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Domino is
a "disarmingly
work that "pushes
us to reexamine our
relationship to images
and their consumption,
not only ethically
but metaphysically"
-Collin Brinkman

De Palma on Domino
"It was not recut.
I was not involved
in the ADR, the
musical recording
sessions, the final
mix or the color
timing of the
final print."

Listen to
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in Snakes

De Palma/Lehman
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De Palma developing
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in the news"

Supercut video
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edited by Carl Rodrigue

Washington Post
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Brian De Palma
Karoline Herfurth
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AV Club Review
of Dumas book


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Tuesday, June 18, 2013

Brian De Palma's Passion will get the U.S. big-screen treatment this week when it screens twice at the Provincetown International Film Festival in Massachusetts. The festival runs June 19-23. According to the fest's official Film Program, a print provided by eOne will screen at 9:30 pm Wednesday, June 19 (at Art House 2), and also at 10pm Saturday, June 22 (at Town Hall). Also screening at the fest will be Pedro Almodóvar's new film, I'm So Excited, which was shot by José Luis Alcaine, who also shot De Palma's Passion.

In writing about the festival, Edge on the Net's Jake Mulligan states, "There’s no film festival like Provincetown. While other festivals focus on independent films, or genre films, or foreign cinema; The Provincetown International Film Festival casts a wider net. They program their festival based not on arbitrary specifications but based on a mood; each film achieving some semblance of the fierce authorial vision that defines the festival itself."

Mulligan picks ten movies to see at the fest, including Passion, which he says is De Palma's best in more than ten years. "Brian De Palma’s latest film doesn’t open until August," writes Mulligan, "but fans of the Hitchcockian auteur will surely flock to P-Town to see his latest, Passion - it’s his best picture in over ten years. Not since Femme Fatale has the Carrie auteur had this much fun; setting up Rachel McAdams and Noomi Rapace here as two flirty PR executives engaged in a Parisian battle-of-wits. It’s De Palma, so the sexual tension quickly amplifies into actual sex, and then violence, and then total madness. But the real beauty is in the compositions, in the return of his trademark split-screen, and in his completely visual style of storytelling. Passion doesn’t just show that De Palma is back, it shows that he never went anywhere in the first place."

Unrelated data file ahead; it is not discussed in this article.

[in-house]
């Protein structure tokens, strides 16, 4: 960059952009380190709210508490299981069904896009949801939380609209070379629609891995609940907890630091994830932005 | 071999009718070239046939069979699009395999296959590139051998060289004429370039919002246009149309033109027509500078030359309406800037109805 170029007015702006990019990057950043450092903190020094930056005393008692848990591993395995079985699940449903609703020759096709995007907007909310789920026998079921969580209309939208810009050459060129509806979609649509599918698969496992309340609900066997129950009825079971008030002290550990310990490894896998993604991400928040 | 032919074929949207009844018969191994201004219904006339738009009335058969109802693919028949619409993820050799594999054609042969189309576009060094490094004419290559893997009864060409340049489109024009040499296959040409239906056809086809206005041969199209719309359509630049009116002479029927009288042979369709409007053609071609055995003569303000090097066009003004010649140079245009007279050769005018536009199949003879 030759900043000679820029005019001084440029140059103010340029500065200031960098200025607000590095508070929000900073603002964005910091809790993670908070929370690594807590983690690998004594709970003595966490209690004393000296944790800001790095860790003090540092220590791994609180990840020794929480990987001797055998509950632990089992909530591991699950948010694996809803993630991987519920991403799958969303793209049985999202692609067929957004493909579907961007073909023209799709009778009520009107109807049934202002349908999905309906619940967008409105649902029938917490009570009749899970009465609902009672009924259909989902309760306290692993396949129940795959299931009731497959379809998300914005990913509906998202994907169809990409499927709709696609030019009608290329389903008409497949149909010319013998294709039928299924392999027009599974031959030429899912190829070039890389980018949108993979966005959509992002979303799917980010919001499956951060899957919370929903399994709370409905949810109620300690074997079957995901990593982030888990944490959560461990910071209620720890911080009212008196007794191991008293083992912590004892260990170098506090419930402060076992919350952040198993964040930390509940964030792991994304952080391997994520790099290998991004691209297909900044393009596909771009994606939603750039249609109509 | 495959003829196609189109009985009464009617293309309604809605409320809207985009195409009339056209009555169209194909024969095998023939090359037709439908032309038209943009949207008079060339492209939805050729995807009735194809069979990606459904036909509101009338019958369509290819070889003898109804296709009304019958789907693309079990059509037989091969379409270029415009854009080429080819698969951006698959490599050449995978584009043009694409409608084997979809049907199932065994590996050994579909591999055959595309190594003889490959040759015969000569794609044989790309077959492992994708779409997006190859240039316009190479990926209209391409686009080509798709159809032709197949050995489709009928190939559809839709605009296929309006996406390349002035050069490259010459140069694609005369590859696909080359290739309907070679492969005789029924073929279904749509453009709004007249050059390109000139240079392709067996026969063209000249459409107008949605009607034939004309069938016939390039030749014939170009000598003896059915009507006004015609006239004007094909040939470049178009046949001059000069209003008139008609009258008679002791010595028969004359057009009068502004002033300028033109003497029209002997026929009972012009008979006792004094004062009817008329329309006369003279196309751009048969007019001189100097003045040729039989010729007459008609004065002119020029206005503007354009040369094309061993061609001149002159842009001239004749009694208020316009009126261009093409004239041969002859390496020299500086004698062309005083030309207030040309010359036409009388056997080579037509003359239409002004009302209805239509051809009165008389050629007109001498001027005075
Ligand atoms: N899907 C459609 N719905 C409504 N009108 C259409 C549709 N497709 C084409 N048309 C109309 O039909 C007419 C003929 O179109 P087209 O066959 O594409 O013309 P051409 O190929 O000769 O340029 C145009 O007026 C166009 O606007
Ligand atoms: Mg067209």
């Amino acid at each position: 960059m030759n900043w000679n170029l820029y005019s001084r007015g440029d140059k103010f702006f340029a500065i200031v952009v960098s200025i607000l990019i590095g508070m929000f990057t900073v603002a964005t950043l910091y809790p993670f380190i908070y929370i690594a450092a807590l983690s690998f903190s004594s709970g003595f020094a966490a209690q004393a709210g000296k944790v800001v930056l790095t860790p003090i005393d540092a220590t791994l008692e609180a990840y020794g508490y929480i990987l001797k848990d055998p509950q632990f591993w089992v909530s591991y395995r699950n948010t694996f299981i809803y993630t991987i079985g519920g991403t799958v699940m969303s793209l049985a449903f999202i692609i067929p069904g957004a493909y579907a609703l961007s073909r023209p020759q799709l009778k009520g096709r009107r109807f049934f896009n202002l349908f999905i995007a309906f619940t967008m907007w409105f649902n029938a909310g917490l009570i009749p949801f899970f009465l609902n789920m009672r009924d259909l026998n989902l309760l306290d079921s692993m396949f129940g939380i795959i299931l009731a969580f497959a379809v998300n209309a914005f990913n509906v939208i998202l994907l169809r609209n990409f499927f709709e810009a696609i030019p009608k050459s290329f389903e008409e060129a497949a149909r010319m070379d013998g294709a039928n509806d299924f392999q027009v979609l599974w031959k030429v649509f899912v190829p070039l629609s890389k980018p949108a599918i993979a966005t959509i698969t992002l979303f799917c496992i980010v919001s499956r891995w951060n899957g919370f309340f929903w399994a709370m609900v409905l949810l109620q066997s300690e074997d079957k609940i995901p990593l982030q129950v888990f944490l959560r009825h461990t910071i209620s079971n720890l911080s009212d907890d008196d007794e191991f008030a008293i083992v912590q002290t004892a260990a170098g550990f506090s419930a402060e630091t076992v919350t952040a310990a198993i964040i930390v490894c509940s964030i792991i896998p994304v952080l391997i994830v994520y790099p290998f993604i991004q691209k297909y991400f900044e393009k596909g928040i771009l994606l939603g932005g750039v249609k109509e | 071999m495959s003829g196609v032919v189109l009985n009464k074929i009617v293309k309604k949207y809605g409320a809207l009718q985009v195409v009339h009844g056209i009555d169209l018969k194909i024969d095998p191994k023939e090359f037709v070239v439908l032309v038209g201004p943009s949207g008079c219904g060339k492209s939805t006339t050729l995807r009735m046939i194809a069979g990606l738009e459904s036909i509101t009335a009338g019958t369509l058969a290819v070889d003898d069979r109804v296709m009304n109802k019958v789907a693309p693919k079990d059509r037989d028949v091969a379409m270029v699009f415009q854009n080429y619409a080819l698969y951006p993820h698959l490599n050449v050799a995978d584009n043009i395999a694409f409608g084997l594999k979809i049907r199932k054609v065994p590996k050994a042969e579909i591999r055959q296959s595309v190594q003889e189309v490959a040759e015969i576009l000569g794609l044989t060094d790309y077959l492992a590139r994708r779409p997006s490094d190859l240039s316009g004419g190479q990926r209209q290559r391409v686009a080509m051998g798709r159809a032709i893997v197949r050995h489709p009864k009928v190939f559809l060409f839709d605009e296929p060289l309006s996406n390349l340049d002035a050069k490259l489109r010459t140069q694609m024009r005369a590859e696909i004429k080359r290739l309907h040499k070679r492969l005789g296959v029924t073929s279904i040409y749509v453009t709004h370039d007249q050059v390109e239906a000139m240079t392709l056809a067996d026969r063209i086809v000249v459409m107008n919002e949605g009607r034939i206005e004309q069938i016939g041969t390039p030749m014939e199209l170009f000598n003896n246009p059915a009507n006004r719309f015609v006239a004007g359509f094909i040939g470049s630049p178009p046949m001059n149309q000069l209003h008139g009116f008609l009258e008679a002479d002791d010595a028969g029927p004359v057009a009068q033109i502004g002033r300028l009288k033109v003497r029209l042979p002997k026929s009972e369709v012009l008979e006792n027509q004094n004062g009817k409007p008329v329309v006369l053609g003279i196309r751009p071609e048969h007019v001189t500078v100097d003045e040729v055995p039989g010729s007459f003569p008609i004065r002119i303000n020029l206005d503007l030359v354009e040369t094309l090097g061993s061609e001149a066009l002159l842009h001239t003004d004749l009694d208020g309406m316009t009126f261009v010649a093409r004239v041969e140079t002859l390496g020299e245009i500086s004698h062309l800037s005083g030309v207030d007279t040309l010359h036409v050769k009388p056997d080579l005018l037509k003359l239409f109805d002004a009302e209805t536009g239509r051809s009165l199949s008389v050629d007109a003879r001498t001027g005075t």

(Thanks to Patrick for the Passion pic!)

Posted by Geoff at 7:45 PM CDT
Updated: Tuesday, June 18, 2013 7:52 PM CDT
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Ed Pressman recently sat down with Huffington Post's Rob Taub to discuss Happy Valley, the Joe Paterno film he is producing for Brian De Palma to direct, with Al Pacino starring. Taub's article originally stated that Frank Langella will portray Jerry Sandusky, who will be a major part of the film. However, by the next day (June 19, 2013), the article had been revised and Langella's name had been removed. A source says that Langella is one of several actors currently under consideration for the part of Sandusky. In any case, Taub writes that Pressman "is a bit cagey" on what exactly the film will cover. "People know the horror of Sandusky's acts," writes Taub, "and are aware of Paterno's complicity, but based on my conversation with Pressman, this film will give audiences a clear understanding of Sandusky's rise to power in the Penn State program and exactly how it brought about Paterno's demise." Pressman is quoted as saying, "It's a complex story." Taub adds that David McKenna has completed a treatment for the film. Here is an excerpt from Taub's article that includes a Paterno anecdote uncovered by McKenna, as well as a quote from Pressman about De Palma:

I have a few friends who were recruited by and played for Paterno, so when Pressman and I sat down recently to discuss the project we swapped JoePa stories. Screenwriter McKenna has compiled many anecdotes and tales about Paterno and one story that struck Pressman was when Paterno took his two daughters to a restaurant where one ordered a la carte while the other chose the buffet. The daughter who ordered a la carte reached over and took a pickle from her sister who had ordered buffet. This made Paterno so furious that he stormed out of the restaurant and had to drive his car around the block in order to calm down.

College coaches -- even the good ones -- have the power of third world despots and come to enjoy the authority and control provided by their positions. Pressman certainly understands this and describes Paterno's story as a "Greek tragedy." His past experience in handling films with scandalous characters has worked out well, as he proved with Reversal of Fortune, where they told Claus Von Bulow's story from the perspective of the victim -- his wife, Sunny. According to Pressman, the Paterno story poses similar challenges, but nothing they can't handle. "It's been many years since I've seen Brian (De Palma) so excited," said Pressman.